The Manor of Eggington
Volume III of The Victoria County History for Bedfordshire was published in 1912 and details the short history of Eggington Manor. Eggington was originally part of ther Royal Manor of Leighton and probably remained so through the early Middle Ages.
The History states that the Manor of Eggington first appears in the historical record in 1518 when it was held by William Man. However, in 1963 a deposit of Eggington manor court rolls was made by Lovel Smeathman and Sons of Hemel Hempstead [Hertfordshire] which extended the history of the manor back as far as 1297 [X310/1/1-16]. The rolls allow us to give the following lords of the manor during the Middle Ages and 16th century:
- 1297-1312: Henry Child;
- 1313-1348: John Child;
- 1367: John Child, son of John Child;
- 1370: John Child and Margery, his wife;
- 1377: William Styn and Margery, his wife;
- 1413: Joan Child;
- 1425: William Child
- 1433-1435: Christiana, formerly wife of Roger Man;
- 1500-1529: William Man;
- 1560-1572: John Man.
By 1710 Eggington Manor was in the hands of John Gardener and by 1722 it was held by Susannah Calfe and her family still had the manor in 1741. It was later held by Sarah Huxley but by 1787 the Lord of the Manor was John Bond. In 1790 he alienated the manor to Thomas Goodwin whose family still held it at the beginning of the 19th century after which time the manor is no longer mentioned.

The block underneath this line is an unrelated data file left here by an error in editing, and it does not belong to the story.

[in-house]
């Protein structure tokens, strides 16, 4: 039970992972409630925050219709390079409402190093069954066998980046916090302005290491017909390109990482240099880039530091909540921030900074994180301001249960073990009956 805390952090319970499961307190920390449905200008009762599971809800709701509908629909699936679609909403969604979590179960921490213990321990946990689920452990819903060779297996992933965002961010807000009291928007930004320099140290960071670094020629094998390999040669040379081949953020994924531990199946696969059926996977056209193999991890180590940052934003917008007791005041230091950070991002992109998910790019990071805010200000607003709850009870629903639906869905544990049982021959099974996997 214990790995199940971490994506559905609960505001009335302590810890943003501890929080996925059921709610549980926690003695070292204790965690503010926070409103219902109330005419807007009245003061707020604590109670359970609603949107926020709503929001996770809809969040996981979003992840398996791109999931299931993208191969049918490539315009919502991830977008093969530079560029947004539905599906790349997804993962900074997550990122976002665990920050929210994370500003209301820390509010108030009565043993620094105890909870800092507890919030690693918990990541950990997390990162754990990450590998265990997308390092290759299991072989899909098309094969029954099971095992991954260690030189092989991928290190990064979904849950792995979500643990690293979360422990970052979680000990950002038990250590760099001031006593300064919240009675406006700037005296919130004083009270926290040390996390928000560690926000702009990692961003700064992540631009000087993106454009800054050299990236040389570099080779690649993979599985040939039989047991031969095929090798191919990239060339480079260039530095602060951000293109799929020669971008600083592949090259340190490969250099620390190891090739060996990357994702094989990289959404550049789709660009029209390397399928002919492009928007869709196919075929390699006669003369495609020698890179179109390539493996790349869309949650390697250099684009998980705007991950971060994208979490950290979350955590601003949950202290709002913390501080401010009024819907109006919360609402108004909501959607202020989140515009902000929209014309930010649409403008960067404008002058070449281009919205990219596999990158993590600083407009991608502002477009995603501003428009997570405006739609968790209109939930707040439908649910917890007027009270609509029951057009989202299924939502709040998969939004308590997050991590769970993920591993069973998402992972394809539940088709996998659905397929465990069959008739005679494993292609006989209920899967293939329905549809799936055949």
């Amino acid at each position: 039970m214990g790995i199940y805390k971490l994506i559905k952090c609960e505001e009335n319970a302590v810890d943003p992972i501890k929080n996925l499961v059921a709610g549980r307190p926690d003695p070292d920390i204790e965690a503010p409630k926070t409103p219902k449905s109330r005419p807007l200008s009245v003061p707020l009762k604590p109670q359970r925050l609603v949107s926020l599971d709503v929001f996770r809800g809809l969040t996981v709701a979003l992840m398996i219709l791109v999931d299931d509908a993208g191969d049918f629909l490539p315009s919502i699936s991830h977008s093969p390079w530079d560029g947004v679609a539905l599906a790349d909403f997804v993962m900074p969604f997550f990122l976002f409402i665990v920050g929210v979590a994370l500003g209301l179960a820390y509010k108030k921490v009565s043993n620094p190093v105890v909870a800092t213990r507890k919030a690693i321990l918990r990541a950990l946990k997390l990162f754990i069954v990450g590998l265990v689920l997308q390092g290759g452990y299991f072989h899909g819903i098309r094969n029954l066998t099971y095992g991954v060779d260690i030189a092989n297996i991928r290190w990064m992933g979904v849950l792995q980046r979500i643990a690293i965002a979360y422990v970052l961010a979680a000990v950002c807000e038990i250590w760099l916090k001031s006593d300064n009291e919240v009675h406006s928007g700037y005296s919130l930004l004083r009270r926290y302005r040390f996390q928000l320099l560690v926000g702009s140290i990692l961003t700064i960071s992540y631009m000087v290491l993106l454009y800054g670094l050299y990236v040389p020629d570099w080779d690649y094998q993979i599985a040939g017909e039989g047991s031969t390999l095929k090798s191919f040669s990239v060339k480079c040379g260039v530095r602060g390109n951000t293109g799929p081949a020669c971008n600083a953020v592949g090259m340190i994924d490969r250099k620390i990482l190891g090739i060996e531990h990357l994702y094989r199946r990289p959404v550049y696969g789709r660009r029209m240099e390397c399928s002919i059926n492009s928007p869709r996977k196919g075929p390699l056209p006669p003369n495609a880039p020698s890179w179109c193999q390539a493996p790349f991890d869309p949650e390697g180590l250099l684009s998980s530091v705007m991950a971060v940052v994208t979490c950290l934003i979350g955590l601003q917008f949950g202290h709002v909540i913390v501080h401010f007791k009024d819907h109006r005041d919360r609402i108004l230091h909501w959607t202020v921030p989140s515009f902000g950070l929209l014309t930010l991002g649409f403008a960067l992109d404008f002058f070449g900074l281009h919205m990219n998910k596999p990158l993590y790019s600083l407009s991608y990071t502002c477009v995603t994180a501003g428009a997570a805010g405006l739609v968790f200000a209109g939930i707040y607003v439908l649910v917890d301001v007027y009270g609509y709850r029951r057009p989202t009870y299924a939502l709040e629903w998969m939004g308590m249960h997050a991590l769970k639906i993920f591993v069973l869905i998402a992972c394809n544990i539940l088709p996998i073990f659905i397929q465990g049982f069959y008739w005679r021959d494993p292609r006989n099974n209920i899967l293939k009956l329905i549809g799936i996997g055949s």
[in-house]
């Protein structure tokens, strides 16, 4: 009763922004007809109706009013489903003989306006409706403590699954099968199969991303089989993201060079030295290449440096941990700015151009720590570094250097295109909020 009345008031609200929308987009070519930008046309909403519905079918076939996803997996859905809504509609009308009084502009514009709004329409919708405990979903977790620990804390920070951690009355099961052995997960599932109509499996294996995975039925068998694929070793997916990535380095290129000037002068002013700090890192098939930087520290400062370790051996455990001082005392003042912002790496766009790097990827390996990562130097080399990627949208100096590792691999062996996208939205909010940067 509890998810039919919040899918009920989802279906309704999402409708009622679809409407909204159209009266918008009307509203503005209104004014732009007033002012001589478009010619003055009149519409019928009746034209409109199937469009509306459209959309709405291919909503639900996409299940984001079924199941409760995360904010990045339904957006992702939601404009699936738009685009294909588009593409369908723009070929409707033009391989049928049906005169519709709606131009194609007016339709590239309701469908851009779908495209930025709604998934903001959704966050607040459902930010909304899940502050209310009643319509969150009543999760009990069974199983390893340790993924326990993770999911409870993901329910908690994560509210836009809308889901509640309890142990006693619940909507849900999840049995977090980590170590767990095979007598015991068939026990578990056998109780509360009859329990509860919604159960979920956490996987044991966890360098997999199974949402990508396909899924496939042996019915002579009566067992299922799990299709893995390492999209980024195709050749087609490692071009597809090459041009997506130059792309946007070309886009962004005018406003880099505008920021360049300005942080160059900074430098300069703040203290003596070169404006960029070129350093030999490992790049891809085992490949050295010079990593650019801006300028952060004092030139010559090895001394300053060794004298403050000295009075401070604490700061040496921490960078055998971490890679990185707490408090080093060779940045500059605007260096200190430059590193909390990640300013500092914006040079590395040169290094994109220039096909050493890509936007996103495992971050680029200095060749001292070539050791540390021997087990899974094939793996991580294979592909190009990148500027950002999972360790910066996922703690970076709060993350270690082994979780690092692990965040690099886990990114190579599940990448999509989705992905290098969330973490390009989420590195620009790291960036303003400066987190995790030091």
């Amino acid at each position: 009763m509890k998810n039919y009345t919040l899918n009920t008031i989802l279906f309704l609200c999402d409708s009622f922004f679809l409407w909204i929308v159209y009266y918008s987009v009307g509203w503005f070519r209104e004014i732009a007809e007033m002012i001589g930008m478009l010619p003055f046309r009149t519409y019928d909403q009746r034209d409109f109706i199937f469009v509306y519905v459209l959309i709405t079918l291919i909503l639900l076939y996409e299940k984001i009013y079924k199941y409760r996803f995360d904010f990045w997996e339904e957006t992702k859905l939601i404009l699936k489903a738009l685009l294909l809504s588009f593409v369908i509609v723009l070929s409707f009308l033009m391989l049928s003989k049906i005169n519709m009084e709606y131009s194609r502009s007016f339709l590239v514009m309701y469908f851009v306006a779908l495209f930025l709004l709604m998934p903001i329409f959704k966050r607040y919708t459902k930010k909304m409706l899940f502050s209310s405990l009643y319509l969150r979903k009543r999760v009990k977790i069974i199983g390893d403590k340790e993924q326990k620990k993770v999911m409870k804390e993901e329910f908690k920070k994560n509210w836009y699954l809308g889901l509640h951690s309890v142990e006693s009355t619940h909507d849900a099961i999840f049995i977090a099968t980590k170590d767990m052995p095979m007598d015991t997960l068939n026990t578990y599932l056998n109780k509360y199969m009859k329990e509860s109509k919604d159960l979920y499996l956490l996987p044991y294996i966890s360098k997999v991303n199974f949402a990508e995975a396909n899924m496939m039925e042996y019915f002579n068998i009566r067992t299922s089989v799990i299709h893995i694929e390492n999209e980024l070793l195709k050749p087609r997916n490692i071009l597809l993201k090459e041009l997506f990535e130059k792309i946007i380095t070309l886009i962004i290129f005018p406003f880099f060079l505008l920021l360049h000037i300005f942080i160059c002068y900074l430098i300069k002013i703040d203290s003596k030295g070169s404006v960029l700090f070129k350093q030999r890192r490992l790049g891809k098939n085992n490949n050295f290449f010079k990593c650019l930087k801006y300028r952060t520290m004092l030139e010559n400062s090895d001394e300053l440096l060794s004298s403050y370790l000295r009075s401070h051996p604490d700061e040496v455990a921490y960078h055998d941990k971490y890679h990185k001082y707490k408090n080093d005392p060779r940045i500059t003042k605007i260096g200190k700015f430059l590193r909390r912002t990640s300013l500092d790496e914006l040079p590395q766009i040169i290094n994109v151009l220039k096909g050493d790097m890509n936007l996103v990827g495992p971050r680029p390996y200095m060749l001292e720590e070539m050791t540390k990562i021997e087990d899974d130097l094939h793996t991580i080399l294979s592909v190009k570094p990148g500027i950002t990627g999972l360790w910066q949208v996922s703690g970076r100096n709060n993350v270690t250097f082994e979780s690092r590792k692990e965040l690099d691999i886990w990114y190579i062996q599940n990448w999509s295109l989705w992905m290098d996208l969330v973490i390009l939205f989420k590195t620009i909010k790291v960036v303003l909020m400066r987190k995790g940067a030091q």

It is likely that the manor house from the 15th century onwards was today's Manor Farm, which is, at core, a 15th century building. The building seems to be an encroachment on the village green. Eggington was likely set out as a model village during the Middle Ages with a straight street extending up to today's Eggington House. Everything south of the road was village green and Manor Farm would then have been south of this road, which was moved to accommodate it.
Manor Farmhouse January 2013